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Journey To The Centre Of The Earth
cast: Kenneth More, Pep Munné, Ivonne Sentis, Frank Bana, and Jack Taylor

director: Juan Piquer Simon

86 minutes (PG) 1976 widescreen ratio 16:9
Fremantle DVD Region 2 retail

RATING: 4/10
reviewed by Patrick Hudson
As the credits rolled inexplicably on a background of the Moon, alarm bells started ringing and I quickly realised that I wasn't about to see the classic 1959 version of Jules Verne's famous story starring James Mason as Prof Oliver Lindenbrook from Edinburgh and Pat Boone as Alec. In fact, I was watching the not-so classic 1976 version with Kenneth More as Professor Otto von Lindenbrook from Hanover, and Pep Munné as Axel. Also known as Where Time Began and Viaje al Centro de la Tierra, this Spanish production has been dubbed into English then likely re-cut for the international market, and the odd disclaimer at the start makes me wonder if they had copyright problems with the Verne estate or the producers of the 1959 film.

As it is this is mostly a workman-like retelling of the spelunking yarn, where Professor Lindenbrook finds an ancient manuscript that tells of an ancient explorer's journey beneath the surface of the Earth through a volcano in Norway. He follows the clues in the book and leads an expedition that includes his niece, her fiancé and a local guide to retrace the ancient journey into the bowels of the Earth. Along the way they encounter rock falls, quicksand, mysterious strangers, giant mushrooms, a huge underground sea, giant turtles and, of course, rubber dinosaurs.

This film reminded me of the sort of cheaply made European productions that used to turn up on TV in the early 1980s as filler during long afternoons in the summer holidays. It's rather a cheap and cheerful production that makes good use of location and sets, with effective caves and a good-looking petrified mushroom forest. Kenneth More makes an agreeably gruff professor, displaying the tweedy middle-aged machismo of an old tree, and Frank Bana and Jack Taylor do what they can with their underwritten roles.

In other respects the film is a little disappointing. The dubbing is lifeless and often difficult to understand. I struggled to grasp the names of Axel and (especially) Glauben, and their constant lovers' prattle was mostly unintelligible, mawkish meeping that nonetheless had me gritting my teeth. Some of the minor characters are entirely incomprehensible, and their comic schtick is reduced to tiresome Continental slapstick. The creature effects have a certain na�ve charm, but hand puppets have their limitations - in some scenes the dinosaurs on the offensive look like Rod Hull's emu going for Parkinson. It's not that an effort hasn't been made, but it looks like the filmmakers just didn't have a clue where to start making monster effects and opted for painted rubber gloves in a paddling pool.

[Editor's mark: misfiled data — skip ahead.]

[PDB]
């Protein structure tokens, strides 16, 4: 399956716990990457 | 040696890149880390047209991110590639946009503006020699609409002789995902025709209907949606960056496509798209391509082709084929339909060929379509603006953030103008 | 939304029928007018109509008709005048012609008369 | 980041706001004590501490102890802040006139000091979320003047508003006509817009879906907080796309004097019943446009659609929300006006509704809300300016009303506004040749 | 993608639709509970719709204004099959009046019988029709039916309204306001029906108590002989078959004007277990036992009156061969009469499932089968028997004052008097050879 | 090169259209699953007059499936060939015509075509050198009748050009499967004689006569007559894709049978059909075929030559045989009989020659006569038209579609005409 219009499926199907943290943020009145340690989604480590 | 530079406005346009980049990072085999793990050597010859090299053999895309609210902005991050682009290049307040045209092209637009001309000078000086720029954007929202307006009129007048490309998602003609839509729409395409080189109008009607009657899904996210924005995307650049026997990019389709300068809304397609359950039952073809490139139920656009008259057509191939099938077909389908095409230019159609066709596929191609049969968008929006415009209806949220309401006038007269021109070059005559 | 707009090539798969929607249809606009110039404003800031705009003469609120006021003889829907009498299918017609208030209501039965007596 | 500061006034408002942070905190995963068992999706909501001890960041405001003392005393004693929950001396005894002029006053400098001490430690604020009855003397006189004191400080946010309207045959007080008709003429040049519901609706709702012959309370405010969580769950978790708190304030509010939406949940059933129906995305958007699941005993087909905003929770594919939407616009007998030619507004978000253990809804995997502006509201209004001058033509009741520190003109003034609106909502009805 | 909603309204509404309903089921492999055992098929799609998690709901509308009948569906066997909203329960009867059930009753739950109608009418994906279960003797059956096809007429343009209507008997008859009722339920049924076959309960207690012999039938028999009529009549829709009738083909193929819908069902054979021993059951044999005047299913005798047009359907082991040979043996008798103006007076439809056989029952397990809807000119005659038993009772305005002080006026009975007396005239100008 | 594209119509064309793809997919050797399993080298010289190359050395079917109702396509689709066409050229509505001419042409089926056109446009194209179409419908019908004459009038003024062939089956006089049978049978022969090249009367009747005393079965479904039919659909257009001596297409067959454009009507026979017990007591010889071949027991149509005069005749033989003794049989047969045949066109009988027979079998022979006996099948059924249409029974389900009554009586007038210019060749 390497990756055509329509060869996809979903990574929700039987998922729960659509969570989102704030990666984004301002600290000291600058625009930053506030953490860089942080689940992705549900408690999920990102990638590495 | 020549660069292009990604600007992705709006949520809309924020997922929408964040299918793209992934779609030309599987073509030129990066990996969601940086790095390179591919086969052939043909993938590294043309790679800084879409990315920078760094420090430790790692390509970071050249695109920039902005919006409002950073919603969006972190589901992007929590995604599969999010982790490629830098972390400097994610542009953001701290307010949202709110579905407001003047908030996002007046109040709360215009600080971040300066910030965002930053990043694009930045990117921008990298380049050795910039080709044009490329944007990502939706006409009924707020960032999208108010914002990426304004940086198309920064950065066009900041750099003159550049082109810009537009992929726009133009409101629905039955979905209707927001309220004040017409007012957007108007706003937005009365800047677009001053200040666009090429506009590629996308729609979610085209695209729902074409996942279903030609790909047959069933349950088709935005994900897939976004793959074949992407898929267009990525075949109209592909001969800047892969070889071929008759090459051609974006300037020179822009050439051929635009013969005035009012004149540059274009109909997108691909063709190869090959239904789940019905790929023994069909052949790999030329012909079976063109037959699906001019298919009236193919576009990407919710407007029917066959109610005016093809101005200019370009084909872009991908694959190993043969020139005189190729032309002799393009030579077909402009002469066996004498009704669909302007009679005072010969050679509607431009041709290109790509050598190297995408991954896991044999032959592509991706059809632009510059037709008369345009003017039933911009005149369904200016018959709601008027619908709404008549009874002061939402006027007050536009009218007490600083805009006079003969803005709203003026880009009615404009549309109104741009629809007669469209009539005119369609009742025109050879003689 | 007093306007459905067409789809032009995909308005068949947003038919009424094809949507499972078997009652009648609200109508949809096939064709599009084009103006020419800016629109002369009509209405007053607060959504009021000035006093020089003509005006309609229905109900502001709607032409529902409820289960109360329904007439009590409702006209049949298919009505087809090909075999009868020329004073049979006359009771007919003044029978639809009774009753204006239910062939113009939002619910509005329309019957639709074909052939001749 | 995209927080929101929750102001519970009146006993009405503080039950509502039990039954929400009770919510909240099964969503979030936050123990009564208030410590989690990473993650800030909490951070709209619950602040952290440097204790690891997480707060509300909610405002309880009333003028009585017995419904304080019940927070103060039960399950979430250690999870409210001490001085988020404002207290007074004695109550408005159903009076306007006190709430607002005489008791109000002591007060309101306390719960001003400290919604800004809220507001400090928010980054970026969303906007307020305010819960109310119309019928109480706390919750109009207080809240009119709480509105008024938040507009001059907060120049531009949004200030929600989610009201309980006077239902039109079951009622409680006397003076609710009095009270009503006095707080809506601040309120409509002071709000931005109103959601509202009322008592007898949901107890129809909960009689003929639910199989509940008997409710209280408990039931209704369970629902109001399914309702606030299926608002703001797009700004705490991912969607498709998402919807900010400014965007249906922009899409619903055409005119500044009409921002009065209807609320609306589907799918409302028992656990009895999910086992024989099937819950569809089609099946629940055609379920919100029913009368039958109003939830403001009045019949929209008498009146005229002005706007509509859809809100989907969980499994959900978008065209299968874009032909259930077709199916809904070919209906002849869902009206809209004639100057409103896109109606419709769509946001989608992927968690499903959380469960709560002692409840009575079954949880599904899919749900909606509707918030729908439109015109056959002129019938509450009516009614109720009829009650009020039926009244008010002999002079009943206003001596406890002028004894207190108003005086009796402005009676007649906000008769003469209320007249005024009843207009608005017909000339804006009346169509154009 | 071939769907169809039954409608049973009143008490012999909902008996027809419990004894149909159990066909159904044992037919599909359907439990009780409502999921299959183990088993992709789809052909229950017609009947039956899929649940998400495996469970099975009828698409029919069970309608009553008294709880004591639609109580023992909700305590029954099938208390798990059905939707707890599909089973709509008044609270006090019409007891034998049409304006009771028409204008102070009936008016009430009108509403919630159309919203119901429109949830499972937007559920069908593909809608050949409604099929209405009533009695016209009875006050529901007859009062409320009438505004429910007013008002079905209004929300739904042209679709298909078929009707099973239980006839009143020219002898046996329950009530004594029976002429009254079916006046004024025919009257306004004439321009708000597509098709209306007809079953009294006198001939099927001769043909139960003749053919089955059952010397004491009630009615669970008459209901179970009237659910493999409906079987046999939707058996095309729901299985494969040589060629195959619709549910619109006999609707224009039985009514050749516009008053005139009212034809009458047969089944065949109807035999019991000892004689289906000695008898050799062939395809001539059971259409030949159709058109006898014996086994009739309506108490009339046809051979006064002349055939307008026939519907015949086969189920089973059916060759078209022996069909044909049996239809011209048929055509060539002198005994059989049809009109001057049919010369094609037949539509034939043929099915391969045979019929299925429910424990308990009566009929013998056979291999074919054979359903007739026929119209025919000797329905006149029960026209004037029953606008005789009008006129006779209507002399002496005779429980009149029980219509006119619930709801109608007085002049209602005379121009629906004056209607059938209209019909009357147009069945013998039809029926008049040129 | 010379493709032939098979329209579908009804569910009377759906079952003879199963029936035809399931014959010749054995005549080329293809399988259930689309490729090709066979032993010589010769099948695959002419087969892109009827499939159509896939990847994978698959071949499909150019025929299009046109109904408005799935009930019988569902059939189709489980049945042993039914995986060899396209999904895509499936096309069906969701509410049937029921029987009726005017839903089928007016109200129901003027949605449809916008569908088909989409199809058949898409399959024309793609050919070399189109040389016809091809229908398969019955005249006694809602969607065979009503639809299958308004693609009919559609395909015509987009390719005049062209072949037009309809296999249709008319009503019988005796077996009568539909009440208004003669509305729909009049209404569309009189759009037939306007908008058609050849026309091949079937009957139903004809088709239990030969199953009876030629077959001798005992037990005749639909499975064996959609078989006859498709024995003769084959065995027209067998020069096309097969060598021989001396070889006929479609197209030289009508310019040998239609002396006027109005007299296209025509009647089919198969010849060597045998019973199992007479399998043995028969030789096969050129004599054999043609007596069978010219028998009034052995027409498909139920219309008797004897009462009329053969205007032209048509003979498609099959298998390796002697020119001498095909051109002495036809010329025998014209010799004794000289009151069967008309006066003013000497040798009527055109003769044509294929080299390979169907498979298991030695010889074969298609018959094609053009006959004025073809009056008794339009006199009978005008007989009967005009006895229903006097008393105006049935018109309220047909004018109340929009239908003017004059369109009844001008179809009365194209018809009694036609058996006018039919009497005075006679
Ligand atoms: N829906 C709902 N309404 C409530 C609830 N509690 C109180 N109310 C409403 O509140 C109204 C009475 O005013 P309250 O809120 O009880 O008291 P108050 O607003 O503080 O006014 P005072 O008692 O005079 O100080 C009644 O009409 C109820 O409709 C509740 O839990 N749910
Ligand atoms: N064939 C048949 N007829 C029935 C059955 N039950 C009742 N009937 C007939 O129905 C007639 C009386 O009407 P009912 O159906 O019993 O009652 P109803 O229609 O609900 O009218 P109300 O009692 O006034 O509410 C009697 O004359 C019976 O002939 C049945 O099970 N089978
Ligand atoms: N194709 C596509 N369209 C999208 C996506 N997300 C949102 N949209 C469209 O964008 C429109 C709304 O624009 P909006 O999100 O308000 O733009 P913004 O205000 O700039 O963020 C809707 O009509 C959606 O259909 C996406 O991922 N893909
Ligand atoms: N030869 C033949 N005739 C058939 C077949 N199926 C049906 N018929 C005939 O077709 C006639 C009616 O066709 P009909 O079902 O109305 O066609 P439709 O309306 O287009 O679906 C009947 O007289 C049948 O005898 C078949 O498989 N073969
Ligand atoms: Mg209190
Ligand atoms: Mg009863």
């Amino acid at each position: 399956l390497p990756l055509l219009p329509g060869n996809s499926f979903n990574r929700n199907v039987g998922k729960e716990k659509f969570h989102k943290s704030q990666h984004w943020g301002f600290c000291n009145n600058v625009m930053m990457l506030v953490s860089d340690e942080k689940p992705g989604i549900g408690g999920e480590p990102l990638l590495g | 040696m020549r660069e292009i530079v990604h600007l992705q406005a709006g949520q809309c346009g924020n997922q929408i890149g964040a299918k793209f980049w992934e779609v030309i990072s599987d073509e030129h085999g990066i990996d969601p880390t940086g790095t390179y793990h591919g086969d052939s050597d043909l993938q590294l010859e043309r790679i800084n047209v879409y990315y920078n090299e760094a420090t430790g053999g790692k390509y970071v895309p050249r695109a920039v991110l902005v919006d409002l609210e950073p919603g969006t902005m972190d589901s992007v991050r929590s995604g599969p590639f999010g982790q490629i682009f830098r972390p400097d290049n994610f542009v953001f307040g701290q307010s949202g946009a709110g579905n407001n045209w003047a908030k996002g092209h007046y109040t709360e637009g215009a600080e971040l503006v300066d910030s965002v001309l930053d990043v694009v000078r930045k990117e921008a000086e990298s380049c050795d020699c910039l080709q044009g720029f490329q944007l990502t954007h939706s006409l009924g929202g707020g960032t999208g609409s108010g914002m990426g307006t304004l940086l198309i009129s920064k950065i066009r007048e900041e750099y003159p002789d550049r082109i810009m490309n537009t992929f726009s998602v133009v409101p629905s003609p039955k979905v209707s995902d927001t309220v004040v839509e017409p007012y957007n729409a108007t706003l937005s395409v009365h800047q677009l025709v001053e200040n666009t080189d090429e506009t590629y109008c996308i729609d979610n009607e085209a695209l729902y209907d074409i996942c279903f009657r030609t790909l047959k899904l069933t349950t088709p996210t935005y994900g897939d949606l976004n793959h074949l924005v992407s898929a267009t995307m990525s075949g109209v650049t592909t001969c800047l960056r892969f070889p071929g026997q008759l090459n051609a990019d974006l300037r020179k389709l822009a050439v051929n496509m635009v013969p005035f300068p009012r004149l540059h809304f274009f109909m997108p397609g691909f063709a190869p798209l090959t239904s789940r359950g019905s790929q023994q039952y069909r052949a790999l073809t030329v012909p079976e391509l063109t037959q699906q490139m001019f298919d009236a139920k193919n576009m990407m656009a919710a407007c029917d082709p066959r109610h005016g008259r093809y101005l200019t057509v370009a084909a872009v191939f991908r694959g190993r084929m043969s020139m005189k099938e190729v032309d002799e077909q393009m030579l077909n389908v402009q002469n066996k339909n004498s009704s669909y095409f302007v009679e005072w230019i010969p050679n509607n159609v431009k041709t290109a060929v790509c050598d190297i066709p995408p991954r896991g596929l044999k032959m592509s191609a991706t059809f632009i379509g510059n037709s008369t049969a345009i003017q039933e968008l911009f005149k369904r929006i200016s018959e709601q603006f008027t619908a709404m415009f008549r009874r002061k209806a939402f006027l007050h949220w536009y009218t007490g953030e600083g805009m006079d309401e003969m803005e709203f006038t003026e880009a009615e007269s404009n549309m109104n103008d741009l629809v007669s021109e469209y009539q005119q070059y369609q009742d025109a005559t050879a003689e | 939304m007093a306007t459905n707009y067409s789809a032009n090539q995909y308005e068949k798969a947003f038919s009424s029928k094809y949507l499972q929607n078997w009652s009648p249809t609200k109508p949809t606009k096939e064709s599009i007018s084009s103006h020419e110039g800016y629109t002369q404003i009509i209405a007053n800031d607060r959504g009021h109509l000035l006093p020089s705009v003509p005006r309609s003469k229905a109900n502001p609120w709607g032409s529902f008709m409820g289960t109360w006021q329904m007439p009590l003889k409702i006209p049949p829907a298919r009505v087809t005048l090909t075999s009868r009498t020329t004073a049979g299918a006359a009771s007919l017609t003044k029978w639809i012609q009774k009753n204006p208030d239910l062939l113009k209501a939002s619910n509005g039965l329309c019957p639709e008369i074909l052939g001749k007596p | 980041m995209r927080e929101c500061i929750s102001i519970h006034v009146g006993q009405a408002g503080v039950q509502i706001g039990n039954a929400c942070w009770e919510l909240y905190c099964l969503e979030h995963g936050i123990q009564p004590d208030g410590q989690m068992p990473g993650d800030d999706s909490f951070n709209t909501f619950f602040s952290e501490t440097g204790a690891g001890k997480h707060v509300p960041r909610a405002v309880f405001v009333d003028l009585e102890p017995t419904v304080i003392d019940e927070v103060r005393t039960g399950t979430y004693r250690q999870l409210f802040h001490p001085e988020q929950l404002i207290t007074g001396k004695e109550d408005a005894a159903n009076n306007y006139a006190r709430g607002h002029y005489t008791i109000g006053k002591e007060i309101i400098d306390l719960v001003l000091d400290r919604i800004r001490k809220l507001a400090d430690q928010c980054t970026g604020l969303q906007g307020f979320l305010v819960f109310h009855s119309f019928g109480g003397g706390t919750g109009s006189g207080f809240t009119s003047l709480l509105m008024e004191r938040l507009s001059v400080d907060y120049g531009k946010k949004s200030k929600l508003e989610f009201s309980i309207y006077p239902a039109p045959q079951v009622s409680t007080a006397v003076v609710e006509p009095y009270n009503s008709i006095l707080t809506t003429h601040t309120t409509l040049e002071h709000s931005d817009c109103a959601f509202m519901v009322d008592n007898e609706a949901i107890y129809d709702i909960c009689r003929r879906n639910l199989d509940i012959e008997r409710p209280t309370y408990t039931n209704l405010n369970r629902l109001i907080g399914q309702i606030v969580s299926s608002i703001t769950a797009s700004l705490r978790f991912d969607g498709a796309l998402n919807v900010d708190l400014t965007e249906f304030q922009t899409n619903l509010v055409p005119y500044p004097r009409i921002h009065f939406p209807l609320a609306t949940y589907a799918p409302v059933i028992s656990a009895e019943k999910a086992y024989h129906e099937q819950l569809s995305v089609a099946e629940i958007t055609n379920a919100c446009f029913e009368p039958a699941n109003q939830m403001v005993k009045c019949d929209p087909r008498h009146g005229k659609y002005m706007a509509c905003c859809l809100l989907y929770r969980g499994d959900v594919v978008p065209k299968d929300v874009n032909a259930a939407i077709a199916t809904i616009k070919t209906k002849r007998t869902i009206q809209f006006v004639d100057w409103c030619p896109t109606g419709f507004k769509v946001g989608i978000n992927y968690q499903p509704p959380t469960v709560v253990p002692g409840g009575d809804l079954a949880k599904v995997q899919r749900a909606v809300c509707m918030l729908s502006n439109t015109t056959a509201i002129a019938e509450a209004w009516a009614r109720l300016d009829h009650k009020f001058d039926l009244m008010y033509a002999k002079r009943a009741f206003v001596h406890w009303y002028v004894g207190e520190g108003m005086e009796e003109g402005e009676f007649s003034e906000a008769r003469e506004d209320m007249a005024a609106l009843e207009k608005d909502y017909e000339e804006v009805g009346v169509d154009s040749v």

A quirky addition to the core story is the mysterious Olsen, who joins Lindenbrook's party halfway through their trek underground. Olsen carries an enigmatic box that he says has great power, and he sets off some explosions in the sea for no readily apparent reason to show us what a hardcore thing his brass box is. Olsen's presence beneath the surface of the Earth is never adequately explained. At one point he takes Glauben and Axel to see a tiny futuristic city inhabited by miniature versions of himself and that's never really explained either, except for some nebulous talk about the theory of relativity and time travel that's a little hard to follow. Jack Taylor's well-cut beard and intense portrayal in this scene make the character appear a little bit like Maurice Gibb trying out for Donnie Darko.

While a bit of slog at first, the thrills come regularly once the action gets underground and More's Lindenbrook is enjoyable whenever he's on screen. There's plenty of crazy dialogue, bad acting and cheesy effects, with the added spice of a late-career Kenneth More paying some bills with gusto. If you like campy old movies, then this is an amiable way to kill a couple of hours on a lazy afternoon.
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